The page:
Pavel Nedved is certainly more worth talking about than any of the players on this squad. Come at me.
We finish out Group A with the team almost certainly destined to be the wooden spooners of the group, the Czech Republic. It’s hard to believe now that when the Olympics first allowed the professionals to be involved, and just two years after the US had won the first World Cup, the Czechs were the ones taking home the gold medal. That’s what happens when you have the two best players at the time, one in goal in Dominik Hasek and one at forward in Jaromir Jagr (was this the last goal Jagr scored that actually mattered for anything? Discuss amongst yourselves). Sad to say, that was probably the last time the Czechs mattered on the international stage.
I’m not sure this preview has to go much further than to point out that Roman Polak is on this squad. That’s how you know it sucks deep pond scum. One day, people will figure out that Roman Polak simply can’t play. I await that day excitedly, a bottle of champagne constantly chilling in my fridge.
But I owe you more than that, so let’s go from back to front. The Czech goalies are Petr Mrazek, who once nearly got the Czechs a gold in the World Juniors by himself. He started last year on fire, displacing the forever kinda-just-there Jimmy Howard, but faded badly toward the end of the season as the Wings limped into the playoffs once again before meekly limping out. But hey, streak alive! Mrazek is still only 24 and might still have a big future ahead of him (even playing behind the pretty much garbage blue line that’s headed to the Pizza!Pizza! Center soon). But that future isn’t now, and he’s not going to be able to pull an Atlas act in this tourney.
Behind him in Michal Neuvirth, who excelled as a backup this year before once again getting found out as a starter. And there’s Ondrej Pavelec, who pretty much single-handedly has held the Jets back for two or three seasons. But don’t tell Jets fans that. It’s worse than telling kids there’s no Santa, but then again people in The Peg don’t have much more than your average child.
On defense the one compelling thing for Hawks fans to watch will be Michal Kempny. A lot could be riding on Kempny this season. If he can play, suddenly the Hawks have a really deep defense with three puck-movers and only one spot they can divide between all their tomato cans. Doing it against NHL talent for this tournament would be a nice start. Then again, Alex Zhamnov looked amazing in the ’96 World Cup and I got all excited and thought things were going to be ok and we went into the dark ages for over a decade. Aside from Kempny really the only player that’s a plus is Jakub Nakladal. Unless Andrej Sustr and Michal Jordan get something done for you, in which case I admire how easy you get your jollies.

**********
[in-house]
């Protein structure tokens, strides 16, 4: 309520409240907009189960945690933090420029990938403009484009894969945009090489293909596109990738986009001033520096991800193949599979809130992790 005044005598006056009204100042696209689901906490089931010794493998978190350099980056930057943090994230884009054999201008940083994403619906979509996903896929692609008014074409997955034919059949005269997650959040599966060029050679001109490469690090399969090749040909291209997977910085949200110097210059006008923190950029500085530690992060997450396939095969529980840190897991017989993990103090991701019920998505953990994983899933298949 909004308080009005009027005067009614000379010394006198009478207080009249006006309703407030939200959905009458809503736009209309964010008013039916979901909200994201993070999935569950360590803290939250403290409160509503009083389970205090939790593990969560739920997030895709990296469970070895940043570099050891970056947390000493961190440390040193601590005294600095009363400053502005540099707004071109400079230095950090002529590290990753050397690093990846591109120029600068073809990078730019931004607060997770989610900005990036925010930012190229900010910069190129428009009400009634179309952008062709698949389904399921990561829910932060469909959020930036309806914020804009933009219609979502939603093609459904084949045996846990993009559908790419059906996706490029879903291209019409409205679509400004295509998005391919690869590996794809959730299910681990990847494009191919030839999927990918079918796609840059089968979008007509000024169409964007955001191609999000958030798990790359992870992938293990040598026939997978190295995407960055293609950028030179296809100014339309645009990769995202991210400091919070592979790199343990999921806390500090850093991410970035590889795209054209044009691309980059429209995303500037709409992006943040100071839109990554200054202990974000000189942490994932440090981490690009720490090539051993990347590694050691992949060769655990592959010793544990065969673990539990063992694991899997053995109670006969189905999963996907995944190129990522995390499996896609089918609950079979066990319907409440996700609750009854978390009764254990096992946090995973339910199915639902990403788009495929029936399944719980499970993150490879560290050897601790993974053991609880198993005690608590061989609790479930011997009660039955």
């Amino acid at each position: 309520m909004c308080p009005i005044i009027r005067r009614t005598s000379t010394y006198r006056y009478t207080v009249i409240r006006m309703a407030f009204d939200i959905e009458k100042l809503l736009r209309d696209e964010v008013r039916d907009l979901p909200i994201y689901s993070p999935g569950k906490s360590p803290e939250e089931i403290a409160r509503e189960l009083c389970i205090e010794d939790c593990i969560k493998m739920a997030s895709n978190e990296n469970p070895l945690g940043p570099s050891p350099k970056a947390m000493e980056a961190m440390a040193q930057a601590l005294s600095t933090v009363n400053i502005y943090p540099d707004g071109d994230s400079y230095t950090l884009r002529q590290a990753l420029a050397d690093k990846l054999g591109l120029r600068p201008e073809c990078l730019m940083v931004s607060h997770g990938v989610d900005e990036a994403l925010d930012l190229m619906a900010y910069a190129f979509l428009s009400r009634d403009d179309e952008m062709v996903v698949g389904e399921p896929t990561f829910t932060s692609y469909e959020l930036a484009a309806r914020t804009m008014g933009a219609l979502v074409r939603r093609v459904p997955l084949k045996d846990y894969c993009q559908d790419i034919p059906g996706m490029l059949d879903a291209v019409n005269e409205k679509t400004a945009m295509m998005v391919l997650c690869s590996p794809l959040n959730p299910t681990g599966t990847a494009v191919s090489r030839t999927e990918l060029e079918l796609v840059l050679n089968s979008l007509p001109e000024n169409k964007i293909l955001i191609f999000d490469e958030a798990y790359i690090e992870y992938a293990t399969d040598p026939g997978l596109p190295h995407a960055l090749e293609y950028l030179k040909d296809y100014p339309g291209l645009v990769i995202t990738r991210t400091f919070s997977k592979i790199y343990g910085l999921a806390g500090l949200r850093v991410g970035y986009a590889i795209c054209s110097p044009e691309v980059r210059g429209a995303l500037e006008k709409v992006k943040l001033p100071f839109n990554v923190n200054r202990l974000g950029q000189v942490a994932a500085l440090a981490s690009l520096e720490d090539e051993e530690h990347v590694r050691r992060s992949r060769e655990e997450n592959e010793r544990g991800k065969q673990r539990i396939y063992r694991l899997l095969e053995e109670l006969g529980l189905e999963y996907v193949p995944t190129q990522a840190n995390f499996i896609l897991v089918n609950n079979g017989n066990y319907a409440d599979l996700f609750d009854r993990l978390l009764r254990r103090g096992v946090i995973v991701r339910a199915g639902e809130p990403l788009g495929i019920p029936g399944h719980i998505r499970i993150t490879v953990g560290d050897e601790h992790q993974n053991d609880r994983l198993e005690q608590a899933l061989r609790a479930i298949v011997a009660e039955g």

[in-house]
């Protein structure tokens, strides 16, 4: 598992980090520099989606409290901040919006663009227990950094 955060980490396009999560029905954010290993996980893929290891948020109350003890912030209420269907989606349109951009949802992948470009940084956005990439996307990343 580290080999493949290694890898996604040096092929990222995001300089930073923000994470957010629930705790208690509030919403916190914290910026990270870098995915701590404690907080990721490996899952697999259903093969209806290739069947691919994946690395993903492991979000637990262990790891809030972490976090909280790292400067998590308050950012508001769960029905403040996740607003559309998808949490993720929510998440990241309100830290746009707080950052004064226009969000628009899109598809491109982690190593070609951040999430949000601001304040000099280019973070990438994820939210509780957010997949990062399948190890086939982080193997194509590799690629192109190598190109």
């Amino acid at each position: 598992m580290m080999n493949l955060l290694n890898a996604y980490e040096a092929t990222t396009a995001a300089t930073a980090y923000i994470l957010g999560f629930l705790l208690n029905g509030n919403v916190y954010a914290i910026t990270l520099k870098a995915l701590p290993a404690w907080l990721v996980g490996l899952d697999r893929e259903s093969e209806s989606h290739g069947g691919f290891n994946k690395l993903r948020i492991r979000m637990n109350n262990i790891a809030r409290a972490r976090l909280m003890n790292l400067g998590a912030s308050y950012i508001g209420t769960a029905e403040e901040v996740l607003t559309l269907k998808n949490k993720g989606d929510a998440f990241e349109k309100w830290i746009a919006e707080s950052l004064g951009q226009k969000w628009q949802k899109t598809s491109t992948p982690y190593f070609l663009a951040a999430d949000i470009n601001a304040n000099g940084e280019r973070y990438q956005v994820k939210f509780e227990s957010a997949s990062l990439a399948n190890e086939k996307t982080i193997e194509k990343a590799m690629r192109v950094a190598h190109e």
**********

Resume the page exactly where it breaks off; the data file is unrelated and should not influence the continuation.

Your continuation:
Up front? Hoo boy. There’s a lot of players here that you would be happy to be manning your third line on your fave NHL team, even second. The #1 center here is either Martin Hanzal (Hanzal? Hanzal?) or Tomas Plekanec. But both are really more two-way, defensive specialists who can get you some points, and both their NHL teams would be better off realizing that. “Plekanec” is tons of fun to say in a faux French-Canadian accent though. Ondrej Palat is clearly the best winger they have, being basically Baby Hossa. There is a little more dash in the form of Hemsky, Jaksin, Faksa, Frolik, and Voracek. But other than maybe Voracek, none of that is what you’d call first-line production. At least not at this level, and probably not NHL level either.
Reasons For Optimism: Mrazek can channel his 2012 World Junior performance, Palat and one other winger go nuclear, and they can probably scratch out a win vs. Europe and throw a scare into the US and sneak out of the group.
Reasons For Not Optimism: You saw that bit about Polak, right?
Predicted Finish: Home before the postcards.